Most household water filters do not filter your water “too much” – even powerful filters like Berkey or Aquacera models leave all the necessary minerals in the water. It is only reverse osmosis systems, which force water through a membrane offering an astonishingly tiny pore size, that take minerals out of the water and leave it essentially empty and distilled.
   
Reverse osmosis filters are the ultimate in home water purification – they literally leave nothing but water in the water, as one might say. Every molecule of natural minerals, every virus, every bacterium, and every particle of dissolved metal salts is purged utterly from the fluid passed through one of these membranes.
   
Reverse osmosis filters definitely have their place. They are excellent for areas where the water is heavily contaminated, and are among the only filters that can remove the smallest virus particles and fully cleanse water of high arsenic levels. However, their use should be carefully considered because they also empty water of its natural mineral content.

Demineralized water

Putting water through a good reverse osmosis filter produces demineralized water – which is essentially the same as distilled water. Calcium, magnesium, and potassium are found in literally every water supply on Earth, and every water supply that has ever existed on Earth, for that matter. Our bodies are adapted to absorbing these trace amounts of minerals steadily, on a daily basis, over the course of our whole lives.
   
Drinking demineralized water is not directly dangerous to your health – it will still rehydrate you, and will cause no damage or adverse reactions in the human system. It is simply lacking – and drinking nothing but demineralized water will eventually cause mineral deficiencies. These, in turn, may cause damage to the teeth and bones as the body removes minerals from them to supply what it is no longer getting through water.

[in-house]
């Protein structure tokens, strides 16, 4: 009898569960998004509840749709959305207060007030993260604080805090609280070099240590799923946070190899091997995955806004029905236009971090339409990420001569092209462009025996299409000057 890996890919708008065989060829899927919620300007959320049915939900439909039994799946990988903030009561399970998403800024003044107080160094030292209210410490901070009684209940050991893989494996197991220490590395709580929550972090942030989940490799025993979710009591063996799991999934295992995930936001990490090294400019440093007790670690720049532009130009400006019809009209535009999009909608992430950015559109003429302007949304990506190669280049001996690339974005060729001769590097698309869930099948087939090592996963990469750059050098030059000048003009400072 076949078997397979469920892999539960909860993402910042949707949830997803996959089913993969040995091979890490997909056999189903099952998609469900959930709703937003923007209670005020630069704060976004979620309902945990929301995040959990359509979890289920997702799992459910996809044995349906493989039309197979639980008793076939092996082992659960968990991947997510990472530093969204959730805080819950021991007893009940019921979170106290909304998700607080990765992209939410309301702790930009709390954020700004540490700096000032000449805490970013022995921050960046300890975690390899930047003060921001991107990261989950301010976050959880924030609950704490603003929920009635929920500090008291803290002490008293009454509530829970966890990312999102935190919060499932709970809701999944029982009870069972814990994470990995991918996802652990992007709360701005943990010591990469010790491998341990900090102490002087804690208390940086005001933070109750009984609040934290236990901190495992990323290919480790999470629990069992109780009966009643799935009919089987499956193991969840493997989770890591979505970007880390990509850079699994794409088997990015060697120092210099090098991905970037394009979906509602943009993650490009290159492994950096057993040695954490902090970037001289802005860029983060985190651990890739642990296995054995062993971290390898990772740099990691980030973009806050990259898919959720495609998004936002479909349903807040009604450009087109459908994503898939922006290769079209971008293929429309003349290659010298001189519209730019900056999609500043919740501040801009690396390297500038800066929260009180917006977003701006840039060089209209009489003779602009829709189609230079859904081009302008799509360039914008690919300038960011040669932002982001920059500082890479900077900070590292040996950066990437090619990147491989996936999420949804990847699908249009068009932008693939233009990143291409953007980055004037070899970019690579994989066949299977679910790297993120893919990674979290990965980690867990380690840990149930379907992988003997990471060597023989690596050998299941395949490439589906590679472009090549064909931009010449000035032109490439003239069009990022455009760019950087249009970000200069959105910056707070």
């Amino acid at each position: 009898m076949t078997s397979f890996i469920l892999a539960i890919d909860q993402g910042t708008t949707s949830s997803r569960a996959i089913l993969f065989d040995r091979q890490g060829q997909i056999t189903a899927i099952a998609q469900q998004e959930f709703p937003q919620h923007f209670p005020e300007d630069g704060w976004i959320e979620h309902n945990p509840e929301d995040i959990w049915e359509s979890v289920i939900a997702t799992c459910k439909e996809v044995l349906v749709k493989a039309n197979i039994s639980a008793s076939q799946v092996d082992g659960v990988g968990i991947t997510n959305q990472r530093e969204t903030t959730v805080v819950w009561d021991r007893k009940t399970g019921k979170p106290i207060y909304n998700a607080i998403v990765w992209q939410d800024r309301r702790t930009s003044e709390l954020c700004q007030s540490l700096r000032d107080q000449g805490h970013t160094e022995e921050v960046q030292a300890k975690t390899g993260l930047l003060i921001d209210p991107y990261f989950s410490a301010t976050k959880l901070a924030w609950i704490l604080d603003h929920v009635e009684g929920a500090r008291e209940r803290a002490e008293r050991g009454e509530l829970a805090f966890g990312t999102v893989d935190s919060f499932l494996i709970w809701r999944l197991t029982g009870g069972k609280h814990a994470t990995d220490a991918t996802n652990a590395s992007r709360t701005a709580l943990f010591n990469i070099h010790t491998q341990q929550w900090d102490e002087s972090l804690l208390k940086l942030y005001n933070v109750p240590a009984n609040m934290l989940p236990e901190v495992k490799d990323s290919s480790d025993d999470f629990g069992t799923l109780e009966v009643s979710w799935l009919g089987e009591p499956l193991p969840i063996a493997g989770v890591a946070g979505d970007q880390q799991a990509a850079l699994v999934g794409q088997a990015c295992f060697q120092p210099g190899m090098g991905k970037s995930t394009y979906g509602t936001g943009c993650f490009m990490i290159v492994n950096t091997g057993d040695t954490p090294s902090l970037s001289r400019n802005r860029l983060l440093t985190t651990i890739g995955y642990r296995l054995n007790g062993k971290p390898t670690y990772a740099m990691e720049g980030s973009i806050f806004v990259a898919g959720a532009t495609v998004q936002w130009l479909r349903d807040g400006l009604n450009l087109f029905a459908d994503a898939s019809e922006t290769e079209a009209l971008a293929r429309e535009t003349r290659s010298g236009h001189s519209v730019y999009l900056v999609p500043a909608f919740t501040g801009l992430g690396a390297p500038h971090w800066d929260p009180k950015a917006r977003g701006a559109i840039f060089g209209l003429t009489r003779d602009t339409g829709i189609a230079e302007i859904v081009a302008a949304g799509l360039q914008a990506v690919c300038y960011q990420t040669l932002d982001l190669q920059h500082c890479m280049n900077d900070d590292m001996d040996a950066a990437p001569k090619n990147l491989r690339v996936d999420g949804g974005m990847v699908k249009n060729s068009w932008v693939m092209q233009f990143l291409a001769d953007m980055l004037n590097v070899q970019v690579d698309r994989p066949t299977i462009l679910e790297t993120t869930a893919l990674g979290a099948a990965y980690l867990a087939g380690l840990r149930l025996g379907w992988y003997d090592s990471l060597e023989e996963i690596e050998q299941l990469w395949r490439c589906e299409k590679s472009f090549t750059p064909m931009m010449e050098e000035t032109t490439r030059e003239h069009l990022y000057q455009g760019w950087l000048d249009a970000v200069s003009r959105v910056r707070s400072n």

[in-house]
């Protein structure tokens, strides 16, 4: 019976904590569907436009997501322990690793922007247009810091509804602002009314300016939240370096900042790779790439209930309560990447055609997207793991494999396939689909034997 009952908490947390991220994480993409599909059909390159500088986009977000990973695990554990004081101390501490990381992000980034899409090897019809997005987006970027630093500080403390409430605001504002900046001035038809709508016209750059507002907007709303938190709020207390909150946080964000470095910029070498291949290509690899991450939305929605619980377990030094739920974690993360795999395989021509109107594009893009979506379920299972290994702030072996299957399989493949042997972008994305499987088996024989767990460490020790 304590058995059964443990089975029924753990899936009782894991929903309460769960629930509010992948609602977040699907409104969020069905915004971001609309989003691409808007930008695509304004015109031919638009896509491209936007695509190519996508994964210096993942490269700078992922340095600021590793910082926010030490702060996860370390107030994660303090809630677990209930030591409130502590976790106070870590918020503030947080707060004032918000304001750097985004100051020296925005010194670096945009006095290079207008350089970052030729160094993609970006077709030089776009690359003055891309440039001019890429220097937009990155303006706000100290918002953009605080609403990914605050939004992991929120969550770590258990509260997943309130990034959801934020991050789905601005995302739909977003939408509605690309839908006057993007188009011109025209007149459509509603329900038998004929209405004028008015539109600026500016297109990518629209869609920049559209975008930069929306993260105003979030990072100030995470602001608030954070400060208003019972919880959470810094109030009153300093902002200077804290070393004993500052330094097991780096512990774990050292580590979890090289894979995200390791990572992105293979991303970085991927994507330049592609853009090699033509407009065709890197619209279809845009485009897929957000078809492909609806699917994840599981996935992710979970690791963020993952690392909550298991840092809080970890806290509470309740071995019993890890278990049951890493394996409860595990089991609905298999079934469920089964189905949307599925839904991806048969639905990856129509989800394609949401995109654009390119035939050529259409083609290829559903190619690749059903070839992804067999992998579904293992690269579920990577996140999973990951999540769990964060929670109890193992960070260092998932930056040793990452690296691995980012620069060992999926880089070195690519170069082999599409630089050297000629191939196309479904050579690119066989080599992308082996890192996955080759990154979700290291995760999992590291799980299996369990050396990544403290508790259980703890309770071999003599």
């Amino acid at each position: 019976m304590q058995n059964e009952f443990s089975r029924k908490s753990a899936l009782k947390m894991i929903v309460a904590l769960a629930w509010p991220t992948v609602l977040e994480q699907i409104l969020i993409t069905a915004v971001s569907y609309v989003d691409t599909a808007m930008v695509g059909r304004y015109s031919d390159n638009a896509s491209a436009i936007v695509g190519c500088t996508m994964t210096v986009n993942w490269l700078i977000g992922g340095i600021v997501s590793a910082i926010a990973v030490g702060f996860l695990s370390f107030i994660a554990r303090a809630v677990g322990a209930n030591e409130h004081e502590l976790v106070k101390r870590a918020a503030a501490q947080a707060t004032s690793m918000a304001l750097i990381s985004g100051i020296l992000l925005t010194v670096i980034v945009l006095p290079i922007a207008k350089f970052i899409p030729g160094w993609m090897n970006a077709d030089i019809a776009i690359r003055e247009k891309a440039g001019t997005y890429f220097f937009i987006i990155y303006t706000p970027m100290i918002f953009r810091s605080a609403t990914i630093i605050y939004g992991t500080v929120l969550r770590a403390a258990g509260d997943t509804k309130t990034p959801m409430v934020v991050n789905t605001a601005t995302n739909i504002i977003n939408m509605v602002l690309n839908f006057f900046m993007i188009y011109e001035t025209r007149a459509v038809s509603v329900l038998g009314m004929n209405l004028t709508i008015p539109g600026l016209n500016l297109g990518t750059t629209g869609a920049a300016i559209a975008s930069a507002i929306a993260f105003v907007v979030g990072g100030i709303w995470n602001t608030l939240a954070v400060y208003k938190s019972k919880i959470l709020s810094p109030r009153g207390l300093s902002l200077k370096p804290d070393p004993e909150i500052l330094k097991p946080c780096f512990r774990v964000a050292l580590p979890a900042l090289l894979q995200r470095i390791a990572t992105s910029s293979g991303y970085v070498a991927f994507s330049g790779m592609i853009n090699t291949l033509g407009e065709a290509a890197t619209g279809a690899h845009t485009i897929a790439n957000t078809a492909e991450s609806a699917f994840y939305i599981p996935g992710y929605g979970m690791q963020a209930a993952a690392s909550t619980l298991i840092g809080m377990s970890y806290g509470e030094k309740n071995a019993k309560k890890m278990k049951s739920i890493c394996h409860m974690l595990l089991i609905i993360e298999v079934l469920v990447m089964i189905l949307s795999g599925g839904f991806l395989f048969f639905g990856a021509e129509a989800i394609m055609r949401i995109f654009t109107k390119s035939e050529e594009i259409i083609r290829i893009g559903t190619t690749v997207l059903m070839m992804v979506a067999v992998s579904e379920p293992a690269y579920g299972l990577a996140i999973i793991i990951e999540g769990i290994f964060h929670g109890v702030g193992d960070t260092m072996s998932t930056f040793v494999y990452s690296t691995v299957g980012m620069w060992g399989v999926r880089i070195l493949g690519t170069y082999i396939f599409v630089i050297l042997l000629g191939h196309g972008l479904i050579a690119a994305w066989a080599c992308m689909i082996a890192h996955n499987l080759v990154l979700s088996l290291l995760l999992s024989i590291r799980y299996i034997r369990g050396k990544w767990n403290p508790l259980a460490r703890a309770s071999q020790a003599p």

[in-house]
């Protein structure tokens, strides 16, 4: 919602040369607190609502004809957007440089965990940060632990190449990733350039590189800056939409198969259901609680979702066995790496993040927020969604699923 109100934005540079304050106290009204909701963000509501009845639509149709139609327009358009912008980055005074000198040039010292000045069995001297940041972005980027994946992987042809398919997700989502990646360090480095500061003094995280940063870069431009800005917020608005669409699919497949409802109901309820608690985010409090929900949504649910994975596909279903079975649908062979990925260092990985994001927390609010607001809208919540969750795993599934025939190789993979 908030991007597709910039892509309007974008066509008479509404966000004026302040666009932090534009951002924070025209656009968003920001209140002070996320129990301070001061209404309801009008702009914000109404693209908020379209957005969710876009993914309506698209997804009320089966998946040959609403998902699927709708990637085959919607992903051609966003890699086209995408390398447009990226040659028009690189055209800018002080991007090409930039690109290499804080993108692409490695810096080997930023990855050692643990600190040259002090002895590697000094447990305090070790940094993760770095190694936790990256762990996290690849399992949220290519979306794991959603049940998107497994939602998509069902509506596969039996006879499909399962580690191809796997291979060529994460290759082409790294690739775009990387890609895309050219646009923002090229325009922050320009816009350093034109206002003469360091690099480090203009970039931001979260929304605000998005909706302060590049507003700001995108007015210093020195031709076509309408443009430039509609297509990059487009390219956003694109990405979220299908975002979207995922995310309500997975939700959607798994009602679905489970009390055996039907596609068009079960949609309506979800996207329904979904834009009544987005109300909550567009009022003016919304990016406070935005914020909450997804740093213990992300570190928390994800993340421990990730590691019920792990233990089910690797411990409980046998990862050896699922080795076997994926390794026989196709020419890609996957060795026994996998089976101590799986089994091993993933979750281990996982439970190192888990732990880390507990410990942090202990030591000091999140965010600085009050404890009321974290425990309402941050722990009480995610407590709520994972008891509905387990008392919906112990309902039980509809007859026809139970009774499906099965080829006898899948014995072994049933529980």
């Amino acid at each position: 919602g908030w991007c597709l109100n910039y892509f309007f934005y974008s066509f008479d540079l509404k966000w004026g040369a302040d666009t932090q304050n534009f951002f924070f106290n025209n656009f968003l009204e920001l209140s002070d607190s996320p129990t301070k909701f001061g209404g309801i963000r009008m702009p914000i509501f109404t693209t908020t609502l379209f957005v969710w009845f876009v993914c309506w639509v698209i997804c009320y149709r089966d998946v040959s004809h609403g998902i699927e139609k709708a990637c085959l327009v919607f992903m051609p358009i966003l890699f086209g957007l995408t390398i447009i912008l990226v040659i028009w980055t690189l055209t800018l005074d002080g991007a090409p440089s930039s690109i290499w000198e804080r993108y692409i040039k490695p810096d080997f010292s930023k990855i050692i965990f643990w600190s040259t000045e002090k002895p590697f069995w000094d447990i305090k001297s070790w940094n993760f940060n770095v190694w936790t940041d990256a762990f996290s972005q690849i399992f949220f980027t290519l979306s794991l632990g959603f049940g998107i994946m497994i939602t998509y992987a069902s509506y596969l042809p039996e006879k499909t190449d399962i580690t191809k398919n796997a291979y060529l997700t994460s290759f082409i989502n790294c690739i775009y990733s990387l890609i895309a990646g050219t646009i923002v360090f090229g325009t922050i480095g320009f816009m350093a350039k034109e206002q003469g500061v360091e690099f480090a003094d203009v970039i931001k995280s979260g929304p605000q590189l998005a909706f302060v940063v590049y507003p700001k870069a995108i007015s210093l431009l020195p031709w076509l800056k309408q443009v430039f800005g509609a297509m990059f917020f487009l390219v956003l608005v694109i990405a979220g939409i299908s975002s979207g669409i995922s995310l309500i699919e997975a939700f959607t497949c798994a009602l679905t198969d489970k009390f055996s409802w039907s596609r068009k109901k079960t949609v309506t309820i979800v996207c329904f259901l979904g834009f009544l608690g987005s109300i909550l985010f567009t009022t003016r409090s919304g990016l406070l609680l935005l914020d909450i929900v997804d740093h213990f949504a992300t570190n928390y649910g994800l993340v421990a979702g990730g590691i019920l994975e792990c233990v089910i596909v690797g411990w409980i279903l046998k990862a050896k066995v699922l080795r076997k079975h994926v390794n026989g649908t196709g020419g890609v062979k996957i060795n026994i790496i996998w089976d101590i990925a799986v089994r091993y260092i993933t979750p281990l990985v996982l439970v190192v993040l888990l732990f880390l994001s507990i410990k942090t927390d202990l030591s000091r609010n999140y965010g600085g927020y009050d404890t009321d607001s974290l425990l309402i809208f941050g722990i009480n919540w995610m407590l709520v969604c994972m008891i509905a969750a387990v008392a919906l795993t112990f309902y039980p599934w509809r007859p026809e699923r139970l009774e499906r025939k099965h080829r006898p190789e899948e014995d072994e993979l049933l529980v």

Again, this is a long-term problem – drinking demineralized water occasionally, or even for a few weeks (for example, during a water-contaminating emergency such as a hurricane's aftermath), will not do any damage. However, standard carbon block filters are probably better than reverse osmosis filters in most cases simply because they provide full protection in most situations while leaving potassium, calcium, and magnesium in the water.

The modern solution – ‘remineralizing’ filters

For those who need or want the powerful filtering offered by a reverse osmosis filter, a novel solution has been devised and is now being marketed in an affordable form by several water filter companies. These filters strip the water clean, and then remineralize it with the proper, healthy amounts of calcium, magnesium, and potassium found in drinking water. This is an interesting solution to a potential problem and offers you the best of both worlds – full filtration with reverse osmosis without the long-term problems of demineralized water.


by: Chris Tracey

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Tuesday, February 12, 2013
One of the safer places to drink the water is in a rural area, especially if you have your own well. Depending only on your own water supply ensures that you have a good idea of what is in it, and allows you to deal with problems as they arise.
   
Unless metropolitan water is piped out to the rural areas near a city, or water is drawn directly from a watercourse such as a river which is also polluted with sewage effluent and so on, then the main risks are from agricultural land runoff, mineral deposits, or both. There are a number of different ways you can form a clear idea of whether rural water filtration is needed.

  • Having your water tested periodically – perhaps once or twice a year – is the most certain indicator of what, if any, pollutants are present in it and what filter is best for your use.